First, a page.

FREEPORT, Kan. — The conversation varied at the old bank building, where 15 folks gathered around a table for the most recent Freeport coffee.

Some talked about the cotton harvest. Others admired the newly paved road – and first ever – which runs in front of the abandoned storefronts here. But Carol Peterson had a more pressing request before visitors Harper County Sheriff Tracy Chance and Road and Bridge Supervisor John McClure left on this November morning.

“Do I see you about changing our little sign to the village of Freeport?” she asked McClure.

“Village, huh,” McClure said, drawing some chuckles, then added. “Whatever you want.”

Just a few weeks before, Peterson, and her husband, Bill, the town’s mayor, along with two other former residents, made a difficult decision after years of trying to keep the state’s smallest incorporated city going, The Hutchinson News reported .

On Nov. 7, nearly 133 years after Freeport became a third-class city in Harper County, they voted by ballot to dissolve it.

“It was a hard decision,” Carol said. “It was a sad decision.”

For Freeport, time has marched on.

At its peak of 700 people, there was a bank, two hotels, two newspapers, five dry good stores, nine grocery stores, three drugstores, two hardware stores and two elevators, among other businesses. The town even boasted a police force for a time, according to historical articles and a story in The News.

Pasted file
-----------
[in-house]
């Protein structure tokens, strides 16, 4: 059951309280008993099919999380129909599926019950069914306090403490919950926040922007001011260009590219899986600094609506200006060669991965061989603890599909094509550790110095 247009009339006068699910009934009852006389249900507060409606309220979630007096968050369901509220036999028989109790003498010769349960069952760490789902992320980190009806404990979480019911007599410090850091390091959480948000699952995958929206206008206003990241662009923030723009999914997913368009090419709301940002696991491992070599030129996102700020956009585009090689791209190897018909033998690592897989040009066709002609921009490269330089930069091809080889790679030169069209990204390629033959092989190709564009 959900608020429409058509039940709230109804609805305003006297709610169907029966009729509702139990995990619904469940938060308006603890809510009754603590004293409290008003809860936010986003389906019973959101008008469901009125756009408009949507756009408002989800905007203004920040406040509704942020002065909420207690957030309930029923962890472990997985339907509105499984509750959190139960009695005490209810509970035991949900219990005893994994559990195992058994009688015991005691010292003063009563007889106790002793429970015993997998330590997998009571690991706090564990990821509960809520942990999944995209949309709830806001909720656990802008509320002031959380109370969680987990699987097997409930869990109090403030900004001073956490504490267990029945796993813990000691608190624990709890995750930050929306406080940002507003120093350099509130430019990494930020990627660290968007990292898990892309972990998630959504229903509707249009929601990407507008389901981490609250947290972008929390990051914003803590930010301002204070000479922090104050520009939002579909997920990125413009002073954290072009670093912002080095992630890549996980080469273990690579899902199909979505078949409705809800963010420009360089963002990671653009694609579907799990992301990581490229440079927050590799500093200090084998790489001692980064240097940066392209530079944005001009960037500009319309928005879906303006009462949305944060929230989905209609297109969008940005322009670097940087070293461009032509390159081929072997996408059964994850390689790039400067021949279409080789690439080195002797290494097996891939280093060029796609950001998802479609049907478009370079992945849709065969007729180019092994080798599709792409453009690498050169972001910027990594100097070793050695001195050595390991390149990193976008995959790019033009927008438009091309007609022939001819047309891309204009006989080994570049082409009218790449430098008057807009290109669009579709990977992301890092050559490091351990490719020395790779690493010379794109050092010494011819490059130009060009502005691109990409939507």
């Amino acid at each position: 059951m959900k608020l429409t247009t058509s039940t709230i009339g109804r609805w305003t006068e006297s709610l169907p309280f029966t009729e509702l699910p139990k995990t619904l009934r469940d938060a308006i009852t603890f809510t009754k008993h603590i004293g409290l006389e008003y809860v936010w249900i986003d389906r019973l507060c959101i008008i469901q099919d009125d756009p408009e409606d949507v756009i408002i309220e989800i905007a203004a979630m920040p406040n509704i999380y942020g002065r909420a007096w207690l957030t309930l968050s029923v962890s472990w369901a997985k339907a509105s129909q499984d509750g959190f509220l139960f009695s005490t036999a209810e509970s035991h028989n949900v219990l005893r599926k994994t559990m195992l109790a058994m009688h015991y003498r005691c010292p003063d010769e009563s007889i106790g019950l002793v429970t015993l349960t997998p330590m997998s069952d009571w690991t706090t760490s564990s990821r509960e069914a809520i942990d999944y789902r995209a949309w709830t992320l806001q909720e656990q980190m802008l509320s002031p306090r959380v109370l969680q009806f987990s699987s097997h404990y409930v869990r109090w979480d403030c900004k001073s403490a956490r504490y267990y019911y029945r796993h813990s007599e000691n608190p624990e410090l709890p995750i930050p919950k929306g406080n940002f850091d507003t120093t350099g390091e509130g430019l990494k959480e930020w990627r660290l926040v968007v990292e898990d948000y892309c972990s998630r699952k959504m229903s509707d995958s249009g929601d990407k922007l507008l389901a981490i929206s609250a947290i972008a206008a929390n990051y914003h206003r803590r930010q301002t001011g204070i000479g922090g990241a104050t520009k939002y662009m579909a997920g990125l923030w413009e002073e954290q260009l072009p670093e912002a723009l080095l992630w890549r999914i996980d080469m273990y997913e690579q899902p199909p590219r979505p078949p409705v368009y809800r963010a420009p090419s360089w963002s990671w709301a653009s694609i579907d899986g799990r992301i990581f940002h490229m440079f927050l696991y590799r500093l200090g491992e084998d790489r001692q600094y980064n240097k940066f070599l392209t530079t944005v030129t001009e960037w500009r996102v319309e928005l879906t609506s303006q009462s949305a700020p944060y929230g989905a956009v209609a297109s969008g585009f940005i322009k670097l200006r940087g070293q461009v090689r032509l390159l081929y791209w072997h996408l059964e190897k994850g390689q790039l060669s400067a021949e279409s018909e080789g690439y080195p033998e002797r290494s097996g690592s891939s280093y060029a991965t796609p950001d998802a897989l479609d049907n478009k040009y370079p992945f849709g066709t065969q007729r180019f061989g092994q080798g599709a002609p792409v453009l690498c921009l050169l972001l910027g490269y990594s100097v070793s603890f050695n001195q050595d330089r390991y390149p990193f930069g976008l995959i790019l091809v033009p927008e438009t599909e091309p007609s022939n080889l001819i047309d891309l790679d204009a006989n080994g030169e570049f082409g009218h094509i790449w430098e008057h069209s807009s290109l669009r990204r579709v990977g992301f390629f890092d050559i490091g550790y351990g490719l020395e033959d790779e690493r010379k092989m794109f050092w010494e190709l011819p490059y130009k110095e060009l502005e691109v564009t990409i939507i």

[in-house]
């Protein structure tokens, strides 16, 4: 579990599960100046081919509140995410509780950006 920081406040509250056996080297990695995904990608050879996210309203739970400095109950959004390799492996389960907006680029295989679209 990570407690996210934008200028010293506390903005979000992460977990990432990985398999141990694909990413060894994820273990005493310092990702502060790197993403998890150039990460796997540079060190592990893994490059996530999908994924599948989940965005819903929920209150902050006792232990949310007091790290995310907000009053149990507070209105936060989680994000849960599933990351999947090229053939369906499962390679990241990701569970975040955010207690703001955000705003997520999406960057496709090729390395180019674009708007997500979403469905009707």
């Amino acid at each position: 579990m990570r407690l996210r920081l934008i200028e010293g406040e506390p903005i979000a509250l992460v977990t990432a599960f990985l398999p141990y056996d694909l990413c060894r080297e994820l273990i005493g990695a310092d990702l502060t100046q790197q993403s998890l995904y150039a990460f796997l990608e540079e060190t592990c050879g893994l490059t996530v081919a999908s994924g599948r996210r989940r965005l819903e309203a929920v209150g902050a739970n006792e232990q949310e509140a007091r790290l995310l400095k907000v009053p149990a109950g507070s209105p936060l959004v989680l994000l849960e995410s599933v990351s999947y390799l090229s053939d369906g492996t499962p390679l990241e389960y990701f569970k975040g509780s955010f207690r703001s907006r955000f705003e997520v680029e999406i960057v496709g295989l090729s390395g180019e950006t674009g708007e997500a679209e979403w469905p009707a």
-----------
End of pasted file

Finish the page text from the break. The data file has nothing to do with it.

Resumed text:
Nevertheless, one by one, those businesses closed. A school still stands, along with rusted playground equipment that hasn’t seen children in years. The post office moved its personnel to Anthony last year. Even wheat harvest doesn’t bring the truckloads of grain anymore. The area cooperative built a new location south of town a few years ago, calling it Newport.

And the Freeport State Bank, which once gave the town its title as “the smallest incorporated city in the United States with a bank” closed in December 2009, opening a branch in the county seat of Anthony, 13 miles to the west, Bill Peterson said.

Coffee regular Mary Jo Hodson, who lives in Anthony, remembers the once bustling Freeport of her childhood.

She grew up on a farm not far from town – back when it still had a couple of grocery stores, along with a lumberyard, barber, hairdresser, bank and creamery. She graduated eighth grade from the Freeport school in 1944.

“It’s where all my good memories are of growing up in a small community,” Hodson said. “I remember when Freeport was a good-sized little town and had everything you needed.”

The bank is just one relic of the town’s storied past. Another is the 1930s Work Progress Administration outhouse, with its concrete toilet, that once provided the lavatories for both the post office and the bank. A new bank president in the 1970s decided to install indoor plumbing.

A street sign leading to the school designates Midlothian Avenue – another reference to Freeport’s beginnings.

Midlothian, a Scottish word that means mid-ocean or mid-land, according to Freeport historical articles, was the town across the street. Back then, cities were situated every 10 miles – the distance farmers could travel by horse to do their business.

But the railroad didn’t go through where Midlothian founders had situated it. Thus, B.H. Freeman moved his post office, which had been in existence since 1879, two miles to the southeast in March 1885 – right next to the eight-day-old town of Freeport.

The locations of both cities were too close together for residents to stay civil, according to historical stories and the story in The News. Freeport and Midlothian, sometimes spelled Mid Lothian, sat side by side. Freeport’s Main Street was two blocks north of Midlothian’s Main Street, with the two towns were joined by Grand Avenue. But hostility grew, especially over who would get the railroad depot. When it went on Freeport’s side, tension peaked and, as local lore says, residents went as far as to build a fence down the middle of Grand Avenue and dared either side to cross it.